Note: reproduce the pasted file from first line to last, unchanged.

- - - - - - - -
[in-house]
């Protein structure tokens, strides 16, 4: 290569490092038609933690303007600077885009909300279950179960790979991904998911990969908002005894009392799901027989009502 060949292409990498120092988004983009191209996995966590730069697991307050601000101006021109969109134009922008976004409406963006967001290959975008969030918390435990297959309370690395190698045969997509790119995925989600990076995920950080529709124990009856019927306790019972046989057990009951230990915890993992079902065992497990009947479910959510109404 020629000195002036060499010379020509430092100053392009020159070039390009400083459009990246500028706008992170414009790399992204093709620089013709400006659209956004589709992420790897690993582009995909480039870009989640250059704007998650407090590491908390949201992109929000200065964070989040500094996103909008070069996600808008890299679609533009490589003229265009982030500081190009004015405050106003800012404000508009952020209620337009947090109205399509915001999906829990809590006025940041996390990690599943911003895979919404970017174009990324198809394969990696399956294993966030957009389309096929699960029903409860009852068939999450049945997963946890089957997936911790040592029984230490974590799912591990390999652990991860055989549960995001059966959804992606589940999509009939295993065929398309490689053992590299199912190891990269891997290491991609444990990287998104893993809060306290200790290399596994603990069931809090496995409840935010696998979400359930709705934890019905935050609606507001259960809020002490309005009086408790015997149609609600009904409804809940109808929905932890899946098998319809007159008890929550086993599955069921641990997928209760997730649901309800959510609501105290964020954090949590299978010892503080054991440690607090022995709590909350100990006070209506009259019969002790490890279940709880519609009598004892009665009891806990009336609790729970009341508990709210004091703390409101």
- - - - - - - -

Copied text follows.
[in-house]
């Protein structure tokens, strides 16, 4: 290569490092038609933690303007600077885009909300279950179960790979991904998911990969908002005894009392799901027989009502 060949292409990498120092988004983009191209996995966590730069697991307050601000101006021109969109134009922008976004409406963006967001290959975008969030918390435990297959309370690395190698045969997509790119995925989600990076995920950080529709124990009856019927306790019972046989057990009951230990915890993992079902065992497990009947479910959510109404 020629000195002036060499010379020509430092100053392009020159070039390009400083459009990246500028706008992170414009790399992204093709620089013709400006659209956004589709992420790897690993582009995909480039870009989640250059704007998650407090590491908390949201992109929000200065964070989040500094996103909008070069996600808008890299679609533009490589003229265009982030500081190009004015405050106003800012404000508009952020209620337009947090109205399509915001999906829990809590006025940041996390990690599943911003895979919404970017174009990324198809394969990696399956294993966030957009389309096929699960029903409860009852068939999450049945997963946890089957997936911790040592029984230490974590799912591990390999652990991860055989549960995001059966959804992606589940999509009939295993065929398309490689053992590299199912190891990269891997290491991609444990990287998104893993809060306290200790290399596994603990069931809090496995409840935010696998979400359930709705934890019905935050609606507001259960809020002490309005009086408790015997149609609600009904409804809940109808929905932890899946098998319809007159008890929550086993599955069921641990997928209760997730649901309800959510609501105290964020954090949590299978010892503080054991440690607090022995709590909350100990006070209506009259019969002790490890279940709880519609009598004892009665009891806990009336609790729970009341508990709210004091703390409101």